Capital Gains refer to the amount of increase in a capital asset’s value at the time of selling that asset at a much higher price than its original purchase price. The sum of capital gain is calculated by subtracting the asset’s original purchase price from its current selling price.
Capital gains are applicable to every capital asset, comprising goodwill, bonds, inventory, etc. In this context, we will discuss the computation of Capital Gains.
A capital gain arises from selling capital assets at a higher price than the base purchase price. There are two types of capital gains. They are Short-term and Long-term capital gains. The time interval for holding a short-term capital asset is one year or less. On the other hand, the holding period for a long-term capital asset is 3 years or more.
You can calculate Capital gains by deducting the asset’s original purchase price from the price at which it is sold. Capital assets include products like mutual funds (MF), inventory, houses, etc. If the selling price is more than the purchase price, you will get capital gain. In the same way, if your asset’s selling price is lesser than the purchase amount, it will end with a Capital loss.
When it comes to inheriting properties like land, building, automobiles, etc., there is no scene of capital gain. Under such circumstances, only there is a transfer of ownership at the time of selling.
Capital gains can be taxable at a particular time interval on various conditions. The table would help you to get a better idea on the topic.
|Type of tax||Conditions||Taxable|
|Short-term capital gains||Securities transaction tax is applicable||15%|
|Short-term capital gains||Securities transaction tax is not applicable||The amount is added to a taxpayer’s income tax return, and it will be taxed on the basis of his income tax slab.|
|Long-term capital gains||Selling equity shares/equity-oriented fund units||10% alongside exceeding Rs. 1 lakhs|
|Long-term capital gains||Except for the sale of equity shares/equity oriented fund||20%|
The formula for Long Term Capital Gain Tax is:
Long term capital gain = Final Selling Price (FSP) – (indexed acquisition cost + indexed improvement cost + transfer cost), in which:
Final Selling Price (FSP) = Final price at which the asset is sold.
Indexed cost of purchase = acquisition cost x cost inflation index of the year of transfer/cost inflation index of the year of purchase.
Indexed cost of improvement = improvement cost x cost inflation index of the year of transfer/cost inflation index of the year of improvement.
The formula for Short Term Capital Gain Tax is:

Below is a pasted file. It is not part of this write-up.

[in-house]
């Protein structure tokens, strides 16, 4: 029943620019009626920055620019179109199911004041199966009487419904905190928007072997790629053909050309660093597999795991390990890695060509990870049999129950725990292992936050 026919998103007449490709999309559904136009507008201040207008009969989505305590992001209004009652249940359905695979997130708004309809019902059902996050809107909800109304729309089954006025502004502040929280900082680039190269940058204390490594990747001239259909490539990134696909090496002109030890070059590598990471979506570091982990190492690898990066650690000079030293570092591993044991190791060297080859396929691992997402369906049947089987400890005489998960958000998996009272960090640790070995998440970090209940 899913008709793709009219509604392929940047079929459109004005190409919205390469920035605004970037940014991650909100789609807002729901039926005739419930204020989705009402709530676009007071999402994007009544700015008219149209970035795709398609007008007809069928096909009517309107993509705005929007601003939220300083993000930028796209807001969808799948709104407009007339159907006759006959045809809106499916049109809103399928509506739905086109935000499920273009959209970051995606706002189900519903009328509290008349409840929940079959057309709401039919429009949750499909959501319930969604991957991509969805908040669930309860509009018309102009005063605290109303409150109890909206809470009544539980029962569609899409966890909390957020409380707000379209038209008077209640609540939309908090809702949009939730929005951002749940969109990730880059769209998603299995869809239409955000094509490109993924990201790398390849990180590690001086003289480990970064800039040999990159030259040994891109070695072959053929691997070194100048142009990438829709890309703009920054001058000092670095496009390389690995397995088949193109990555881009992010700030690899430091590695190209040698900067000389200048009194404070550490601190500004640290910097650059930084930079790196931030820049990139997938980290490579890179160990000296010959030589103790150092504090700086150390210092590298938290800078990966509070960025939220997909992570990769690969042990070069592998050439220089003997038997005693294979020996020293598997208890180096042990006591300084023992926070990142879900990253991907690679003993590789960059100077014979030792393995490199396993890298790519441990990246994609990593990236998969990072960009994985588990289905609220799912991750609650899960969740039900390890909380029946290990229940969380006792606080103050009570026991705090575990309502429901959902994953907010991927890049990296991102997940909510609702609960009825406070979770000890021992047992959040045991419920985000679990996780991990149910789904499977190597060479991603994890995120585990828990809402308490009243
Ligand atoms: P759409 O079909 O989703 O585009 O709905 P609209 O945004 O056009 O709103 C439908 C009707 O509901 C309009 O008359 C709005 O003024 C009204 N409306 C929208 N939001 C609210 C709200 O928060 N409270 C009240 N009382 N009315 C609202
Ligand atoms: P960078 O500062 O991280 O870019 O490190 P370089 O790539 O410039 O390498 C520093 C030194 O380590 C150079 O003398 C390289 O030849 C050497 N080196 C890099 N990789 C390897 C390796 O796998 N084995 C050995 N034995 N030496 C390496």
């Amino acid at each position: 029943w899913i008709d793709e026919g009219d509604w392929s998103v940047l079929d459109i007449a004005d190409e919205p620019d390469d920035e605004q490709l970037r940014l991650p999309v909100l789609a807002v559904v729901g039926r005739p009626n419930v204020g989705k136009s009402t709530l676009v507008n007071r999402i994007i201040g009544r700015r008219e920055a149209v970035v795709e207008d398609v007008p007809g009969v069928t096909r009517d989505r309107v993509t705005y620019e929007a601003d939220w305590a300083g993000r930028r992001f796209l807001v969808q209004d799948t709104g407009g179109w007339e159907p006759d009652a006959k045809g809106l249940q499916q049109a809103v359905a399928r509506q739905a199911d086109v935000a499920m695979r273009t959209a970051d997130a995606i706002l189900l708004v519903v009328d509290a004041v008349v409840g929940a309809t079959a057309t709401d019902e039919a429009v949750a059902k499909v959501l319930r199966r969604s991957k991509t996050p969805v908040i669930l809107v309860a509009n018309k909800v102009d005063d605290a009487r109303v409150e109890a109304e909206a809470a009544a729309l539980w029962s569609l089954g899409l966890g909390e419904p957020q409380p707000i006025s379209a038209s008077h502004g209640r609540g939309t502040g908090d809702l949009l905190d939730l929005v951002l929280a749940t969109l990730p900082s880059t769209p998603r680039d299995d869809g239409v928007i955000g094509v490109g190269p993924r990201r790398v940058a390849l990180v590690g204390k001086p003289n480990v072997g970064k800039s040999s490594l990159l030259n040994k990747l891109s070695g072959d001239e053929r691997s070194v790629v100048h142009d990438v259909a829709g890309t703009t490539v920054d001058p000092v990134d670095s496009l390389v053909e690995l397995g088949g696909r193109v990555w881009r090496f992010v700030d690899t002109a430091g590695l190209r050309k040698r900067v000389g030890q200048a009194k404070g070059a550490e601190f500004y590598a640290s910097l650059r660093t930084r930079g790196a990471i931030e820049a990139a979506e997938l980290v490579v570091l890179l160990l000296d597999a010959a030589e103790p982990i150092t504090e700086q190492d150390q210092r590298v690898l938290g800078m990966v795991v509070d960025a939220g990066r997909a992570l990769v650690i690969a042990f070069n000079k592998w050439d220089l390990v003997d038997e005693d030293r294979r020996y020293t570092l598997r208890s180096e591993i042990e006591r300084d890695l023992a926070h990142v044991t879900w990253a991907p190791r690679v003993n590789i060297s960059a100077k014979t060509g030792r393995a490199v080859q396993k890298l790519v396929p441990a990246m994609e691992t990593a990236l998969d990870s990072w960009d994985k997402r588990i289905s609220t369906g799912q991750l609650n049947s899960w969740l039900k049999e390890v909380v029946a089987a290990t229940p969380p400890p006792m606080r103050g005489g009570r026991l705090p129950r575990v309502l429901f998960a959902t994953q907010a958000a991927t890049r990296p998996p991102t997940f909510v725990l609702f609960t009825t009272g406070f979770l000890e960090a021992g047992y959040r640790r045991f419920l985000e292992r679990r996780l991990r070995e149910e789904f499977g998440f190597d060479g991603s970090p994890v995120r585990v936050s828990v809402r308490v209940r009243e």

Short term capital gain = Final Selling Price (FSP) – (acquisition cost + home improvement cost + transfer cost)
Capital gains tax can be calculated by using various available online tools. Out of them, the most popular one is the Capital Gains Calculator. Here are the details you have to enter in order to view your result:
After entering the details, the following particulars will appear for calculating your taxable capital gains:
Cost Inflation Index or CII helps compute long-term capital gains tax. Persons should use CII for calculating their capital gains besides finding out the indexed acquisition cost. The net capital gains will come after subtracting the purchase price from the current selling price.
The CII is applied to acquisition cost, which later becomes the indexed acquisition cost. Later the formula for the computation of capital gain on shares, property, mutual funds, assets, land, etc., is applied.
Moreover, a deduction can be claimed by indexing the acquisition cost and improvement cost while selling a long-term asset.
Capital Gains Tax refers to anything purchased and sold in investment fields. For example, automobiles, property, inventory, etc.
There are several government exemptions for computation of Capital Gains. They are as follows:
From the above content, it is quite clear that you can get an idea about the profit you make while selling an asset at a higher price than its purchase price from the computation of capital gains. Similarly, while computing, if you find that you have made a loss on selling the asset, you will get an alert.
Ans. For capital gain on the sale of property, the formula is:
For short-term: Final sale price – (the cost of acquisition + house improvement cost + transfer cost).
For long-term: Final sale price – (transfer cost + indexed acquisition cost + indexed house improvement cost).
Ans. No. It is because long-term capital gains are not taxable, and current profit remains inside the total taxable income. With the profit surpassing the total taxable income, it becomes taxable.
Ans. The factors to keep in mind while computing capital gains to sell a house are:
Short-term Capital Gains
Long Term Capital Gains
Ans. Capital Gains = Total selling price of the mutual fund investment units – total of the cost of sale, acquisition units price, and improvement costs.
Ans. Examples of capital assets are houses, cars, investment property, inventory, bonds, etc.
Before you go…
Mutual Fund investments are subject to market risks, read all scheme-related documents carefully.
This article has been prepared on the basis of internal data, publicly available information and other sources believed to be reliable. The information contained in this article is for general purposes only and not a complete disclosure of every material fact. It should not be construed as investment advice to any party. The article does not warrant the completeness or accuracy of the information, and disclaims all liabilities, losses and damages arising out of the use of this information. Readers shall be fully liable/responsible for any decision taken on the basis of this article.